These cuts are significant and parents need to pay attention. I recognize that we are in a major cost cutting/savings predicament as the need to to "right" The deficit, allocate funds to ensure HMS is built and then offer quality education in that building are critical.

My major concern is that there is little to no admin cutting cost solutions. I do believe that our District office could restructure to offer more Director level salaries and less Asst Superintendent salaries. The elimination of Director of Communications position with Bridget's departure is one cost effective and cost reducing loss. But what about restructuring that office as someone mentioned above?

Additionally, I think it is interesting in our current state and national climate of education that in a time when emphasis is on growth mindset for kids to be given ample opportunities to be challenged and stretched, but also nurtured and given time to play and exercises and have "brain breaks" that our district suggests cutting PE and Differentiation in our building schools. What about first addressing the needs of our students' learning and challenges? That should be the last to be cut frankly.

How are other Districts offering these resources, activities, and managing their budgets? Increasing class size to 26 in Oak Brook? Somehow they manage to accelerate, advance and differentiate and notify families of placement right away re testing students yearly. Somehow they manage to hire quality teachers, maintain standards, and teach to CCSS. The grass may not always be greener but they are doing it in other school districts. What's going on in D 181?

This District is always in DANGER and DAMAGE CONTROL MODE. This is not the way to operate a school district. I recognize we are cleaning house to start fresh but if the community paid more attention to not only the building of a new middle school but also the education being offered, I think more people would attend the meeting. Sadly, I suspect people will not attend and uproar will only happen when Orchestra, PE, and other class opportunities for students are eliminated.

We need to spread the word. Those that read this blog need to notify other families in their community. Talk to their neighbors. This is important decision making happening and our elected officials have major jobs to do in the next several weeks.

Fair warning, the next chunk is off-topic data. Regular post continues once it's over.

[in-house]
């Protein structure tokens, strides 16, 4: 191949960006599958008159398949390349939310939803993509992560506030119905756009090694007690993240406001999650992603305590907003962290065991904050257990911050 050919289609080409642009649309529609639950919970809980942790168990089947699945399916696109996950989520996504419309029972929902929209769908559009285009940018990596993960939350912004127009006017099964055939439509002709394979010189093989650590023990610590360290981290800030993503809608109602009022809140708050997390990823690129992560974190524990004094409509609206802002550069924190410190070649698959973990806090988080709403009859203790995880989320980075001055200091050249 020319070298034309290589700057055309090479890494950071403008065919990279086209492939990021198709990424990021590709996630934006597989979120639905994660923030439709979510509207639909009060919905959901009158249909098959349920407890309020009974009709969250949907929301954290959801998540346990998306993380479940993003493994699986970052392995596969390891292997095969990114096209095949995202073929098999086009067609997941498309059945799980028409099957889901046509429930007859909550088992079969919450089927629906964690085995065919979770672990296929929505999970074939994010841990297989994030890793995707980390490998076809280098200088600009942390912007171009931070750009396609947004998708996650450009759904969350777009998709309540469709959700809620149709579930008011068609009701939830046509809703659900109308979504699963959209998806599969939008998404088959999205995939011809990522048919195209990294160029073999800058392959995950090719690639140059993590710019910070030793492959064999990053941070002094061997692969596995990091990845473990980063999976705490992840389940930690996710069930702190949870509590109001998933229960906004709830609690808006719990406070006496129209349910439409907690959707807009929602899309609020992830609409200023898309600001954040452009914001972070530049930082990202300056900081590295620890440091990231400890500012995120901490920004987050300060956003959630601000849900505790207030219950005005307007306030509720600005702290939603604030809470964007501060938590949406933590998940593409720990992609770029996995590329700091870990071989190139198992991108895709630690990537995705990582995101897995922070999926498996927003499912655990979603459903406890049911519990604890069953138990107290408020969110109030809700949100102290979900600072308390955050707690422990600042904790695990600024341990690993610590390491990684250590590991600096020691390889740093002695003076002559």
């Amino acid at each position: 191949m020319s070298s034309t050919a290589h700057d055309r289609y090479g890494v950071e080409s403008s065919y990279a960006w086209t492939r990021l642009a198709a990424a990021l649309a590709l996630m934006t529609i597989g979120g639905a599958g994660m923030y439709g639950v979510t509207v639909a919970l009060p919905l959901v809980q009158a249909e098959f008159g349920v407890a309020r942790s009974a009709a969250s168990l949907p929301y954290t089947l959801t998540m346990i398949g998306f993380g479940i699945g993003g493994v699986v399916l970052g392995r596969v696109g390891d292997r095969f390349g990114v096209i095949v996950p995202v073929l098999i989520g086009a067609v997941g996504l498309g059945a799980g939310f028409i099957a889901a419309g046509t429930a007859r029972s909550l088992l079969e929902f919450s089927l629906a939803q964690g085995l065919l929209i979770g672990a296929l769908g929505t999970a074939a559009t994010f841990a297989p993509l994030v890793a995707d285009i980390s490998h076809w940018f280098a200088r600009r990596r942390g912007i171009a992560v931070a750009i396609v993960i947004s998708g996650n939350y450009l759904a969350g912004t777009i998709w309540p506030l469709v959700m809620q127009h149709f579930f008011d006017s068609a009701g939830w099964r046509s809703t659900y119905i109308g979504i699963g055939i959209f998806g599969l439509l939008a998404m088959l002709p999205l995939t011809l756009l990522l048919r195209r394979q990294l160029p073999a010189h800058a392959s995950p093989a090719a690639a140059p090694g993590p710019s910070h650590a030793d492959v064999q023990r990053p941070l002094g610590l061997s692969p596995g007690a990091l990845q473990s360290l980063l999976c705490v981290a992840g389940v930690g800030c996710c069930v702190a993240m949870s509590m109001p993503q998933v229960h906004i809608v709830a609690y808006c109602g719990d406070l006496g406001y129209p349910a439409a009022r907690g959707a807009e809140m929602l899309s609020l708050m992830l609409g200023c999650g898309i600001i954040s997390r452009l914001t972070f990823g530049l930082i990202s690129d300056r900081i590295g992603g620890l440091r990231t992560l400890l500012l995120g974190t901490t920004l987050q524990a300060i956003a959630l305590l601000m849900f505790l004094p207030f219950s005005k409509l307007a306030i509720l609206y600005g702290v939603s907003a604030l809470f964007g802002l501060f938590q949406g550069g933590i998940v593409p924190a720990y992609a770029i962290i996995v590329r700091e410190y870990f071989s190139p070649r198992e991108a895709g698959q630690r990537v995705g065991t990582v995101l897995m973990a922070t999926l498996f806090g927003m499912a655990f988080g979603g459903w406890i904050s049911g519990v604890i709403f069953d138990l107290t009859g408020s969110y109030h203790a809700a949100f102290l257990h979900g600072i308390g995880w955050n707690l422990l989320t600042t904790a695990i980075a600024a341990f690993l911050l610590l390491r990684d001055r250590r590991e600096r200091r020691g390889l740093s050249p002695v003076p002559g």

Anonymous said...

While I am not well-versed in the needed cuts, I must agree with others with regard to the need to limit cuts that will affect students. Teachers, support staff and building administration should be last touched by the cuts. I suggest like another did that the district look to first cut the Director of Communications position (due to attrition) and at least reduce the number of Pupil Service Administrators (some are likely needed to support special education teachers and students). Consider restructuring district office and the elimination of other positions to save dollars:

• Eliminate Director of Communications - $110,000 (about) (HR does this role in other small districts... could and should combine role)
• Eliminate 2 Pupil Service Administrators - $190,000 (about)
• Reduce Titles for Asst. Sup. of HR and Asst. Sup. of Learning (Pupil Services) to director - $20,000
• Eliminate the Chief Academic Officer position (Temporary position and should not be needed once the new Asst. Sup is hired) - $75,000
• Eliminate 4 TOSA technology positions (there are 5 total, but 1 is assigned to curriculum and may still be needed for next year) - $400,000 (about – these teachers are experienced, so salaries are likely higher than $70,000)
• Eliminate Content Team Leaders at MS - $140,000
• Eliminate 1 Art Teacher (so the art teachers are more efficiently utilized.... why hasn't this already been done????) - $70,000
• Transportation costs - $300,000 (about)
• Eliminate the additional Reading Specialist position that HMS did not use this year - $70,000

This adds up to about $1,375,000 with little thought. All of the positions listed are far removed from students and some are even from the district list created (even the teacher TOSA positions and MS Content Team Leaders won't affect students directly). Kids come out the winner in this scenario. However, it gives me pause to think that the district is leaving these conversations in the hands of leaders who may or may not be in district next year. Hopefully the Board will come through for kids and recognize the need to carefully review the suggestions made by those administrators who are not invested long-term in D181.